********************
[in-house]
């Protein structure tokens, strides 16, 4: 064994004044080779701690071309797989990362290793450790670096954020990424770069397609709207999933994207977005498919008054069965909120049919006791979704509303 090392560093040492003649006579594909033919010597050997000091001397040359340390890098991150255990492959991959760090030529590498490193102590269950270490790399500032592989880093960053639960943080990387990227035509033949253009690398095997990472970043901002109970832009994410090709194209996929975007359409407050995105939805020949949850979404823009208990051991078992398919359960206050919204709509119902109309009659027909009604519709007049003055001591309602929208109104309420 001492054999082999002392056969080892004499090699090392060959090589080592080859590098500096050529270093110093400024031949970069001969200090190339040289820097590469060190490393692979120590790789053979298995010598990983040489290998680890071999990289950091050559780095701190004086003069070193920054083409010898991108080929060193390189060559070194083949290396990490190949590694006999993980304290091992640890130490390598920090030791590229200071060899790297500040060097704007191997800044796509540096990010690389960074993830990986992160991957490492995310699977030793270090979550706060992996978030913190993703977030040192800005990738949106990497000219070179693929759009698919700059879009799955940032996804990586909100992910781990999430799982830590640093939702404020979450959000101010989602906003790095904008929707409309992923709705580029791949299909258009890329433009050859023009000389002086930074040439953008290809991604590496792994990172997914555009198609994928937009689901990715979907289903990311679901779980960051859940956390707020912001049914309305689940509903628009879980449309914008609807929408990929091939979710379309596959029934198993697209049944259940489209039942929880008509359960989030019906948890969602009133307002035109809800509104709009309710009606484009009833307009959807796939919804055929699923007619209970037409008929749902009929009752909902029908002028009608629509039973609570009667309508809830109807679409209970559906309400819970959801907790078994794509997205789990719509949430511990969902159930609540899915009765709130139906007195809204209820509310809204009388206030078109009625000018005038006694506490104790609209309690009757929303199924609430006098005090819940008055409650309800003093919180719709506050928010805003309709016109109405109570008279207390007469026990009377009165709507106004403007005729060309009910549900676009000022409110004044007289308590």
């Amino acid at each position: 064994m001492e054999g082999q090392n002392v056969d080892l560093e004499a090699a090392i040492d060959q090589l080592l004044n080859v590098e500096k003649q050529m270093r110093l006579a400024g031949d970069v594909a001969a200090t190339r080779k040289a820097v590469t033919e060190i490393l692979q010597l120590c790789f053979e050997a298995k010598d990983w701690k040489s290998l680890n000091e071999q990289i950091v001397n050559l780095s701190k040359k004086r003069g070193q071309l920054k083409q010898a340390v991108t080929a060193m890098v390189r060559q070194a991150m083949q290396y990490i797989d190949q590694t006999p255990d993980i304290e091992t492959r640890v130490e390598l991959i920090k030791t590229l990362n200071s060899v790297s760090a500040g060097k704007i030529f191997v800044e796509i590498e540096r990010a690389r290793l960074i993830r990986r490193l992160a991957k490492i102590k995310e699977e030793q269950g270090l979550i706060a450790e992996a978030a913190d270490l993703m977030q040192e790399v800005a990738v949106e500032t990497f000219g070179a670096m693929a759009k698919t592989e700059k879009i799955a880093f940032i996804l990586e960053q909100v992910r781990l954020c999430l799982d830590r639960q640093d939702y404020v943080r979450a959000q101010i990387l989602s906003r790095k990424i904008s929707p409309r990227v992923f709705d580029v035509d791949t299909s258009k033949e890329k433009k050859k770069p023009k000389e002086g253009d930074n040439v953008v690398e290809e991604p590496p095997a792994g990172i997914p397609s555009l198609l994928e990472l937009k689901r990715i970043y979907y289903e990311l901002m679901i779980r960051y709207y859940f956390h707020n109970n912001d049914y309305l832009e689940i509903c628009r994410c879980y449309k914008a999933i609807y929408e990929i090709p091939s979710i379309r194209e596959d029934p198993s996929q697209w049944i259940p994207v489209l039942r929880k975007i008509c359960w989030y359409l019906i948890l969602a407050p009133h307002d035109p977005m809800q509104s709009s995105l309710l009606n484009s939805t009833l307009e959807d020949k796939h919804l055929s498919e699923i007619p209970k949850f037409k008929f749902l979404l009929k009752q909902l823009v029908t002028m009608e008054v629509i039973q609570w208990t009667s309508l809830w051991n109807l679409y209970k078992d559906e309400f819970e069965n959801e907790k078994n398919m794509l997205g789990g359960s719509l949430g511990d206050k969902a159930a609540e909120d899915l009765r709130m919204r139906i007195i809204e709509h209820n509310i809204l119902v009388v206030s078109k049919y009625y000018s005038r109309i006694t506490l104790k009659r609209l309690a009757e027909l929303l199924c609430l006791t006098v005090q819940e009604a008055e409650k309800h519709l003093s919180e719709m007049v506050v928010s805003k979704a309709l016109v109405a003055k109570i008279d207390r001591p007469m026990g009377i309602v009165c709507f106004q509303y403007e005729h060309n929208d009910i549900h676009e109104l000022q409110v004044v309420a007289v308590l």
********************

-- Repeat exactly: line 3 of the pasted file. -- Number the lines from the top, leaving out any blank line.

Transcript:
């Amino acid at each position: 064994m001492e054999g082999q090392n002392v056969d080892l560093e004499a090699a090392i040492d060959q090589l080592l004044n080859v590098e500096k003649q050529m270093r110093l006579a400024g031949d970069v594909a001969a200090t190339r080779k040289a820097v590469t033919e060190i490393l692979q010597l120590c790789f053979e050997a298995k010598d990983w701690k040489s290998l680890n000091e071999q990289i950091v001397n050559l780095s701190k040359k004086r003069g070193q071309l920054k083409q010898a340390v991108t080929a060193m890098v390189r060559q070194a991150m083949q290396y990490i797989d190949q590694t006999p255990d993980i304290e091992t492959r640890v130490e390598l991959i920090k030791t590229l990362n200071s060899v790297s760090a500040g060097k704007i030529f191997v800044e796509i590498e540096r990010a690389r290793l960074i993830r990986r490193l992160a991957k490492i102590k995310e699977e030793q269950g270090l979550i706060a450790e992996a978030a913190d270490l993703m977030q040192e790399v800005a990738v949106e500032t990497f000219g070179a670096m693929a759009k698919t592989e700059k879009i799955a880093f940032i996804l990586e960053q909100v992910r781990l954020c999430l799982d830590r639960q640093d939702y404020v943080r979450a959000q101010i990387l989602s906003r790095k990424i904008s929707p409309r990227v992923f709705d580029v035509d791949t299909s258009k033949e890329k433009k050859k770069p023009k000389e002086g253009d930074n040439v953008v690398e290809e991604p590496p095997a792994g990172i997914p397609s555009l198609l994928e990472l937009k689901r990715i970043y979907y289903e990311l901002m679901i779980r960051y709207y859940f956390h707020n109970n912001d049914y309305l832009e689940i509903c628009r994410c879980y449309k914008a999933i609807y929408e990929i090709p091939s979710i379309r194209e596959d029934p198993s996929q697209w049944i259940p994207v489209l039942r929880k975007i008509c359960w989030y359409l019906i948890l969602a407050p009133h307002d035109p977005m809800q509104s709009s995105l309710l009606n484009s939805t009833l307009e959807d020949k796939h919804l055929s498919e699923i007619p209970k949850f037409k008929f749902l979404l009929k009752q909902l823009v029908t002028m009608e008054v629509i039973q609570w208990t009667s309508l809830w051991n109807l679409y209970k078992d559906e309400f819970e069965n959801e907790k078994n398919m794509l997205g789990g359960s719509l949430g511990d206050k969902a159930a609540e909120d899915l009765r709130m919204r139906i007195i809204e709509h209820n509310i809204l119902v009388v206030s078109k049919y009625y000018s005038r109309i006694t506490l104790k009659r609209l309690a009757e027909l929303l199924c609430l006791t006098v005090q819940e009604a008055e409650k309800h519709l003093s919180e719709m007049v506050v928010s805003k979704a309709l016109v109405a003055k109570i008279d207390r001591p007469m026990g009377i309602v009165c709507f106004q509303y403007e005729h060309n929208d009910i549900h676009e109104l000022q409110v004044v309420a007289v308590l």